I prefer folding design of the Hammo S because it’s more straightforward, whereas the M50X’s earcups can rotate so far out of orientation that it takes a moment to get them back into the correct position. If you don’t need to use the headphone with only one earcup at a time like a DJ, then the Hammo S’s folding design is easier to handle (but beware of the finger-pinching problem I mentioned—it really is very painful). 
As for the sound of the Hammo S, it’s actually quite good for its price point. The first impression is that the sound is well-balanced, and don’t exhibit the typical cheap headphone problems like horribly bloated/muddy bass (or totally anemic and lacking any substance in the lower frequencies), shrill upper mids that are sibilant and make the ears hurt, and fake details achieved by boosting the treble to artificial levels of hardness (or so little treble articulation that there’s no air at all).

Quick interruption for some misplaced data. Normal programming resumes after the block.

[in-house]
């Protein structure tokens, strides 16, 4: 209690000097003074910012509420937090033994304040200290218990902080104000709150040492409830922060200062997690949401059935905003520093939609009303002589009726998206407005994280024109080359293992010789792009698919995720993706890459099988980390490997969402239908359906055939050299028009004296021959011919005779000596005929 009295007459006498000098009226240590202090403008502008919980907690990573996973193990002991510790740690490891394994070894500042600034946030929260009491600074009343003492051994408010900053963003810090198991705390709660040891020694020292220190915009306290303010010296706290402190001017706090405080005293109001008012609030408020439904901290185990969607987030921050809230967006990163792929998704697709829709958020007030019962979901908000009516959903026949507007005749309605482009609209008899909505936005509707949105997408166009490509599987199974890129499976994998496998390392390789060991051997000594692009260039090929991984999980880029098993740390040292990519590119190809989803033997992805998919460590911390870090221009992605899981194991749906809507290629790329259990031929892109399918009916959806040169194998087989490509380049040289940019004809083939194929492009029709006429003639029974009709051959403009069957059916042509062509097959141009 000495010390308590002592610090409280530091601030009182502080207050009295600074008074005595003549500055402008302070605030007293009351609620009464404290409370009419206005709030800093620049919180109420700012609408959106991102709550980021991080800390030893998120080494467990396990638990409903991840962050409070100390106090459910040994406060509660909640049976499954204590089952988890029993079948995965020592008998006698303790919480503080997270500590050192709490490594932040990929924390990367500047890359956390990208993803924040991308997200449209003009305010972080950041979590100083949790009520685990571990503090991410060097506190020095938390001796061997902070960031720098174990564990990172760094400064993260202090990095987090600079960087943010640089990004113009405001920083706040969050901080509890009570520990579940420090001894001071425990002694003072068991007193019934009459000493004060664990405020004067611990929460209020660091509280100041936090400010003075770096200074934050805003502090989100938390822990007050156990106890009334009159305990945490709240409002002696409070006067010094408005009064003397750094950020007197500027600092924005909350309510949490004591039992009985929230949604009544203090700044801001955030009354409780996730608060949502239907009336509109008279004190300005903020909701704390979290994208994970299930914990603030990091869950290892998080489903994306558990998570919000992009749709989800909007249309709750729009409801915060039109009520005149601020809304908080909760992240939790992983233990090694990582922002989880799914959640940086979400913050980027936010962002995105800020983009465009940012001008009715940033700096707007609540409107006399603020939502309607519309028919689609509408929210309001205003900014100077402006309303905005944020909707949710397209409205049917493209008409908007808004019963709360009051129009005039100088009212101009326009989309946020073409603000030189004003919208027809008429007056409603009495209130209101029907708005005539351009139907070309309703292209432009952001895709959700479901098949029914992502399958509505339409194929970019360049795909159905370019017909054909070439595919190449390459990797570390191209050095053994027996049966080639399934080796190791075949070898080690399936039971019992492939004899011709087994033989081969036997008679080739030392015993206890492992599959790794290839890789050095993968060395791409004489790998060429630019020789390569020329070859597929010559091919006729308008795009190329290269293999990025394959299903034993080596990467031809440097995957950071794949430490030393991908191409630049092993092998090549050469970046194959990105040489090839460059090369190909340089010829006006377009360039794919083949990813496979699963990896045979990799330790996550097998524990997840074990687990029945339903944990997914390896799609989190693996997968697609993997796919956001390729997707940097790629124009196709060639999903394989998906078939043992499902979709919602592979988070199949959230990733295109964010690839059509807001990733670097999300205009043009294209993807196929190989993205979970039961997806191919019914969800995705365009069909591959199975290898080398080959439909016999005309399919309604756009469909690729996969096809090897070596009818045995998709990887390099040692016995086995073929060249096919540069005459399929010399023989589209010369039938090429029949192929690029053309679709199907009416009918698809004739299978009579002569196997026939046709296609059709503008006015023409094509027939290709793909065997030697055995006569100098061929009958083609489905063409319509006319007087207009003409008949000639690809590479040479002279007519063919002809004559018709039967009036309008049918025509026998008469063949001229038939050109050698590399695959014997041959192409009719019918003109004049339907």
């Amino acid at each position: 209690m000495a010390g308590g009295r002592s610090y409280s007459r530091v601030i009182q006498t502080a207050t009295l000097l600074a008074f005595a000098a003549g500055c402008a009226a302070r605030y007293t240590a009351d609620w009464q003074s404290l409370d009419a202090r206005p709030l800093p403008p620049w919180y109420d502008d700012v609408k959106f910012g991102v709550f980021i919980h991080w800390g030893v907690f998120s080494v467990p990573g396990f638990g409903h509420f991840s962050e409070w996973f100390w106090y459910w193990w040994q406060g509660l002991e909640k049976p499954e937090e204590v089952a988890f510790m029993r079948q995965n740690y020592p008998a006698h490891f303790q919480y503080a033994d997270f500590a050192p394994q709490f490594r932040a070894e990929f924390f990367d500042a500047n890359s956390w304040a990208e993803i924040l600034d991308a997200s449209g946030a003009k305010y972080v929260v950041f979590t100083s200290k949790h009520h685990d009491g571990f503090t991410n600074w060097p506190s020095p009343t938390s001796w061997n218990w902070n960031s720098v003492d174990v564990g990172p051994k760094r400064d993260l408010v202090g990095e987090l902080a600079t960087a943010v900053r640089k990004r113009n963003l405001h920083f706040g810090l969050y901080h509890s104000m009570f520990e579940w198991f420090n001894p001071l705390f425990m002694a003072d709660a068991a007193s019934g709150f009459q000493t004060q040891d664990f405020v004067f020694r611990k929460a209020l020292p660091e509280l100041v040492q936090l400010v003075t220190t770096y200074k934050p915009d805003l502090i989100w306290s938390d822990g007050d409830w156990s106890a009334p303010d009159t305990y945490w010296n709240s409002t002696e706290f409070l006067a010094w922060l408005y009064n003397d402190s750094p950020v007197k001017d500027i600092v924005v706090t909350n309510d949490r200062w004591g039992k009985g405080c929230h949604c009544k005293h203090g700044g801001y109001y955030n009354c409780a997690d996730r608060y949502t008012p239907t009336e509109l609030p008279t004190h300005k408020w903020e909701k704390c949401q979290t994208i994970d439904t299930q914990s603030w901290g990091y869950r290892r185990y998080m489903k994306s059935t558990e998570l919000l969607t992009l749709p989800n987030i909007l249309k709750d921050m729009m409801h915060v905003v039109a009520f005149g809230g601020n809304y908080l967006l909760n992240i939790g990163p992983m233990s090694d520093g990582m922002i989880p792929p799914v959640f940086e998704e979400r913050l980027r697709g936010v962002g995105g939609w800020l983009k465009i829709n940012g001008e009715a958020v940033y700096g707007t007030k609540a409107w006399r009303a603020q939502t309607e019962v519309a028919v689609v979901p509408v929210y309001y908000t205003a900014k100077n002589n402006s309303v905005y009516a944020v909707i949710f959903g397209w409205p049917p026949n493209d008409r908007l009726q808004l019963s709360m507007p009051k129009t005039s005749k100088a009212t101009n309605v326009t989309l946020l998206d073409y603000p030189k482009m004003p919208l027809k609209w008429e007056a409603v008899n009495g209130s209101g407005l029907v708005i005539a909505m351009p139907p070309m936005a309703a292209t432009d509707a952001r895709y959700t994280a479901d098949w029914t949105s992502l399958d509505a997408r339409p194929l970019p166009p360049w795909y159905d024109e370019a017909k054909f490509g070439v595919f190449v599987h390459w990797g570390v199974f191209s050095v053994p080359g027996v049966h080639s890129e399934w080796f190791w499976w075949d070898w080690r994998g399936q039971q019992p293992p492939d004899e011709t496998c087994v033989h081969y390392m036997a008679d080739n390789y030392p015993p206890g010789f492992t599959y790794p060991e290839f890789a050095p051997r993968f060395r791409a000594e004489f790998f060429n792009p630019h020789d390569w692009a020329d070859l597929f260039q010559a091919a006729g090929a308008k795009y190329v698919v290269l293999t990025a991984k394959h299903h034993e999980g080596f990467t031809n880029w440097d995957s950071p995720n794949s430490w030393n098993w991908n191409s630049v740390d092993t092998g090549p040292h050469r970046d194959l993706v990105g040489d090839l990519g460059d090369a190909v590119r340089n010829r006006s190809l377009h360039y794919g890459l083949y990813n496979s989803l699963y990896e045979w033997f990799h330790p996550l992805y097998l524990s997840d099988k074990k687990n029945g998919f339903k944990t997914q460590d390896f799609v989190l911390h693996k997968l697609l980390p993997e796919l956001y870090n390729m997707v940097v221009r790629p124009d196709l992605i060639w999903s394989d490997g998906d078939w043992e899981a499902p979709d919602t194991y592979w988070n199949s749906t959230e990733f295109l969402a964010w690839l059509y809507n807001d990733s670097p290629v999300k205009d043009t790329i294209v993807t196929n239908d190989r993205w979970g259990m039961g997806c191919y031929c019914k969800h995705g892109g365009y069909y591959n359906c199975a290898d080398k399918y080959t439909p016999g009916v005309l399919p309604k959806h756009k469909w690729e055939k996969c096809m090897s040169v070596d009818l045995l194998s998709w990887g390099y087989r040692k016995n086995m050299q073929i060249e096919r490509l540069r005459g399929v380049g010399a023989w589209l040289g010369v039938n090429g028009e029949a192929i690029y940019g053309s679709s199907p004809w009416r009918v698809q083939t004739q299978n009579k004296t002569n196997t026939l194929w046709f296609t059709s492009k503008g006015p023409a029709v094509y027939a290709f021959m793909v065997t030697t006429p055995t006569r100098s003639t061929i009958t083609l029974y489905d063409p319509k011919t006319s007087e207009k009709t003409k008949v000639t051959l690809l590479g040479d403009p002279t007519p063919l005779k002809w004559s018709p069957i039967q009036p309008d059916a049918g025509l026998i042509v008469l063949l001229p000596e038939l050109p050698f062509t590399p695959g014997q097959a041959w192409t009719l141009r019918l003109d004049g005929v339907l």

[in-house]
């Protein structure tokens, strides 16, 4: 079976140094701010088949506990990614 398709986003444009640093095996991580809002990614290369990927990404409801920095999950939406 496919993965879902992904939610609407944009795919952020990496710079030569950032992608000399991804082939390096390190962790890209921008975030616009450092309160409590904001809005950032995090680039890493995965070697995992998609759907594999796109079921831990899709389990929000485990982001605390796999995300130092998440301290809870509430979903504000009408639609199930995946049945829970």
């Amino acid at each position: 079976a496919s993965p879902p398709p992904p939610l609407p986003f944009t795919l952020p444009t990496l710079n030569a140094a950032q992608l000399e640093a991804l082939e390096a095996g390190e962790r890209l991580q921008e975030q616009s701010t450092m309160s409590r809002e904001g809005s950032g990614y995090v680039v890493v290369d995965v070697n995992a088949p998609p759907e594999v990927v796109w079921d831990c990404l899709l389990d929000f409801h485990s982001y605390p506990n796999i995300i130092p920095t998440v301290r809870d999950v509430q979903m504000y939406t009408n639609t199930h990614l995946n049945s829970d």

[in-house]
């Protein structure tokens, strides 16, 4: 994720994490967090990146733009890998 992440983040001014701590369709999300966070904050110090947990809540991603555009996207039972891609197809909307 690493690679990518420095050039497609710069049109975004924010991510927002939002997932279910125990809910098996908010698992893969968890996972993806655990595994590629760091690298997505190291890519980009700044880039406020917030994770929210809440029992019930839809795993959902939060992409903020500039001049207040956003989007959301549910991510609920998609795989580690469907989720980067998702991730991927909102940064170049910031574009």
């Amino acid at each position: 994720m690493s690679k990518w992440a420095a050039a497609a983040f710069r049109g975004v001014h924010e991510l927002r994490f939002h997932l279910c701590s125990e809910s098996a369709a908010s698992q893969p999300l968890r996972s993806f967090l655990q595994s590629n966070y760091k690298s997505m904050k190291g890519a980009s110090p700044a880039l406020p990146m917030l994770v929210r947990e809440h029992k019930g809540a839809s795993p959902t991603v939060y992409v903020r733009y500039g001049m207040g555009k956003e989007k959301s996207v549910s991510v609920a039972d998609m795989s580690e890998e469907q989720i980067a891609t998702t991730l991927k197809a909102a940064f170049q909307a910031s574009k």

One noticeable issue with the sound is the slight excessive brightness in the 4 KHz region (not nearly as bad as some of the really bright headphones out there, but it's still brighter than neutral). After just a short period of time there would be a bit of listening fatigue, due to the spike in the sibilance region (particularly with music that's mastered on the brighter side). In comparison, the M50 does not have a problem with excessive brightness (though its treble is slightly hard-etched, but not fatiguing since it’s not in the sibilance region). I can tame the Hammo S’s brightness easily by using a parametric EQ and lowering the 4 KHz region by a few dB’s, but of course, we ideally prefer not to have to EQ our headphones—especially when it’s to tame a problem that causes listening discomfort. My number one rule for audio reproduction is to “do no harm.” If a headphone or speaker has to err on one side, I much prefer it to err on the side of being warmer than being too bright, as warmth does not hurt our ears, while excessive brightness feels like getting pieced in the eardrum with tiny daggers.